Yemen’s Riyadh Agreement
After some stressed months full of tension that often led to military tussle, the southern separatists of Yemen publicly said they will give up their struggle and desire for separation and self-determination to apply a peace pact with the government of President Abd-Rabbu Mansour Hadi.
The hostility between the two sides, the Yemeni separatists—Houthi rebels—and the Saudi-led military coalition grew bigger as the allies fought and is still fighting against the Houthi rebels. It has opened a new vista in the multi-dimensional tug of war in Yemen, which some people don’t agree to call something less than a “civil war within a civil war.”
Tensions reached its zenith when in April the Southern Transitional Council (STC) broke its relations and deal with Hadi’s government and one-sidedly declared “self-rule”. This proved to be a step that ignited bitter clashes across southern Yemen and the Socotra archipelago.
The UAE-supported STC told the press that they repealed their demands for self-rule and vowed that they would facilitate every move for a power-sharing pact that was initiated by Saudi Arabia known as Riyadh Agreement in November last year but which unfortunately could never be implemented due one reason or the other.
This statement arrived later after Saudi Arabia declared it had given a plan to “accelerate” the effectiveness of the Riyadh Agreement, which was deemed as a effort by the kingdom to bring back order and peace in the coalition and to bring their focus towards the basic aim of the very initial stage—subduing the Houthis.
Below is a list of some of the main characteristics of the Riyadh Agreement.
The Riyadh Agreement provides for the formation of a new technocratic government with no more than 24 ministers.
It says the cabinet positions must be distributed equally between northerners and southerners.
The ministers, who will be named by the president after consultation with the prime minister, must not have taken part or incited their followers to participate in any clashes between the two sides.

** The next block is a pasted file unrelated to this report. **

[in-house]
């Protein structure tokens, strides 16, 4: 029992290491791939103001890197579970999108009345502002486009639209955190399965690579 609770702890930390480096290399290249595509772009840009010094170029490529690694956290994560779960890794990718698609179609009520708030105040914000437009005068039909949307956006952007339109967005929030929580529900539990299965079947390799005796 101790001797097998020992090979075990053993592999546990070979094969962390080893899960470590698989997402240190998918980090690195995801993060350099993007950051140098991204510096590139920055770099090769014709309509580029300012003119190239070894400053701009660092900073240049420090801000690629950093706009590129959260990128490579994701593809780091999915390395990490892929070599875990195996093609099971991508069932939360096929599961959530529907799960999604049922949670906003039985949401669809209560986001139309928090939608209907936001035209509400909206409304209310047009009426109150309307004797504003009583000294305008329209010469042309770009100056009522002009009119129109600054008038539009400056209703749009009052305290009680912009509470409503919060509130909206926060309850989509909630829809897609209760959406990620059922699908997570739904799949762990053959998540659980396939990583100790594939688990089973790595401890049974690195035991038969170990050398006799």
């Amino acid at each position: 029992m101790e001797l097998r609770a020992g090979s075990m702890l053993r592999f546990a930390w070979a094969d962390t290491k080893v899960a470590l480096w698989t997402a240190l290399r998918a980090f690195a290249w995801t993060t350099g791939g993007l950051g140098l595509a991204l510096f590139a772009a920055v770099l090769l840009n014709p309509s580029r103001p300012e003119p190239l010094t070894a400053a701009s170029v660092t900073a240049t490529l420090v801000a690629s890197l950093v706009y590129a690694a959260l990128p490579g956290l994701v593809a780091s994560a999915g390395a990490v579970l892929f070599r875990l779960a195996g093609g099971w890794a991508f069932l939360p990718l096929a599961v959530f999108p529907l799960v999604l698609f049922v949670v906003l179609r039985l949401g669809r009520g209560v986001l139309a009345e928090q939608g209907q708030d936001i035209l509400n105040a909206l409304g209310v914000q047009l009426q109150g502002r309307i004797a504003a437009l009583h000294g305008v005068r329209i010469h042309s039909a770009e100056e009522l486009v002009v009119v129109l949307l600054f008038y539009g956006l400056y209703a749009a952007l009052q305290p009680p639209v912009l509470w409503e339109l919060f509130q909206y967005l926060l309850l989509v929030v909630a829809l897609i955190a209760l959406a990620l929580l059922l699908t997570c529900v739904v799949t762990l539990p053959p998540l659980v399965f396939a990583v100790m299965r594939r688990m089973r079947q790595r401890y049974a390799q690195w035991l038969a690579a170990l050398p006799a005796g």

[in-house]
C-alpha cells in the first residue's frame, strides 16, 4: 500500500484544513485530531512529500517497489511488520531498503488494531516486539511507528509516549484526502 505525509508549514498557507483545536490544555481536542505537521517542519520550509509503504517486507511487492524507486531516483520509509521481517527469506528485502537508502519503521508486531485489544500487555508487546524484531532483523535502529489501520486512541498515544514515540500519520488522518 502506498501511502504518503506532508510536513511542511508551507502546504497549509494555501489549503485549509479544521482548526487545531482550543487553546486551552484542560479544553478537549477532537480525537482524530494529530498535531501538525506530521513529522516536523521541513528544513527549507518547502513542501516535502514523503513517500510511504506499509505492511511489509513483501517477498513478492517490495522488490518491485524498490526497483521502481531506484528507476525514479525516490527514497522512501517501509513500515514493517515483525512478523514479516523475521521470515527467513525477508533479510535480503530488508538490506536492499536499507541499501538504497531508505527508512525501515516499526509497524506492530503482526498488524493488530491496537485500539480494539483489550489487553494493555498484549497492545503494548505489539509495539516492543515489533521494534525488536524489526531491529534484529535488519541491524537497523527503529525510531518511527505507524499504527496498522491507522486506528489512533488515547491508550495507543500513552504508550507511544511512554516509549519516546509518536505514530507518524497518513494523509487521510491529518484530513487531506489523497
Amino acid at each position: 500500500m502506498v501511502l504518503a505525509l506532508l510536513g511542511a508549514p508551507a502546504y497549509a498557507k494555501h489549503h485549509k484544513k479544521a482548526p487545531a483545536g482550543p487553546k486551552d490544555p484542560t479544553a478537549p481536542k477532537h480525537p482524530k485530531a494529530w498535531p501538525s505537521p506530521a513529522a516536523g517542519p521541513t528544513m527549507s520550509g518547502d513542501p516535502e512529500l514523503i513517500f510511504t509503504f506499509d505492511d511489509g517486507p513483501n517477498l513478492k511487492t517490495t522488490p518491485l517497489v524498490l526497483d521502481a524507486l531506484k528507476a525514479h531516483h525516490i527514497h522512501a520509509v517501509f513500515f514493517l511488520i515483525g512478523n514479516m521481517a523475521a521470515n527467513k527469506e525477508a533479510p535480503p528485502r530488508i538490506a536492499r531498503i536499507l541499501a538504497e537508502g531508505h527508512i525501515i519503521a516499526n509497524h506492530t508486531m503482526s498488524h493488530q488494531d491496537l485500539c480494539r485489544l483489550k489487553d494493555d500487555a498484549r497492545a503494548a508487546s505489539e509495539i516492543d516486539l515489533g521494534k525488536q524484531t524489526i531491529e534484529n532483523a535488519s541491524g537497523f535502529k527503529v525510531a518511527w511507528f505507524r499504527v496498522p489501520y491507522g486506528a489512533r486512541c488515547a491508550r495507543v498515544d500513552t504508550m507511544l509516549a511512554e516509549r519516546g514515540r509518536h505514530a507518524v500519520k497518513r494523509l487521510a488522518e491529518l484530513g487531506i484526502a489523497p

The prime minister will, after consultation, appoint a governor and director of security for Aden, the internationally-recognised government’s interim seat after the 2014 takeover of Yemen’s capital, Sanaa, by the Houthis. The same process will ensue for the southern provinces of Abyan and Dhalea.
All state revenues will be deposited in the central bank of Aden.
According to the Riyadh Agreement forces that moved towards Abyan, Aden, and Shabwa, the place of lethal confrontation between the STC and government forces, are to leave the place and to go back to their previous positions.
Local security forces will replace them.
Security and Military forces present in Aden will also be displaced under the observation of and according to timelines finalized by the coalition forces.
However The First Presidential Protection Brigade has the exemption from the new steps. It, according to the proposed plan in Riyadh Agreement, will carry on its responsibility to give security to the presidential palace and its vicinity. Similarly, the STC leadership will also be given the same facility of protection and security.
The STC forces will be merged with the Ministries of Interior and Defence, which will finally be under the control and the authority of Hadi’s government.
STC and Government military forces will vacate Aden province within a month. Overseeing the internal security of the city will be the duty and responsibility of Saudi Arabia.
Counterterrorism forces and the security forces in Aden will be restructured and remodeled with members from government’s ranks and the STC. Lastly, the security director of the interior ministry will establish a defence force that will be responsible for defending and guarding main and important civilian property.
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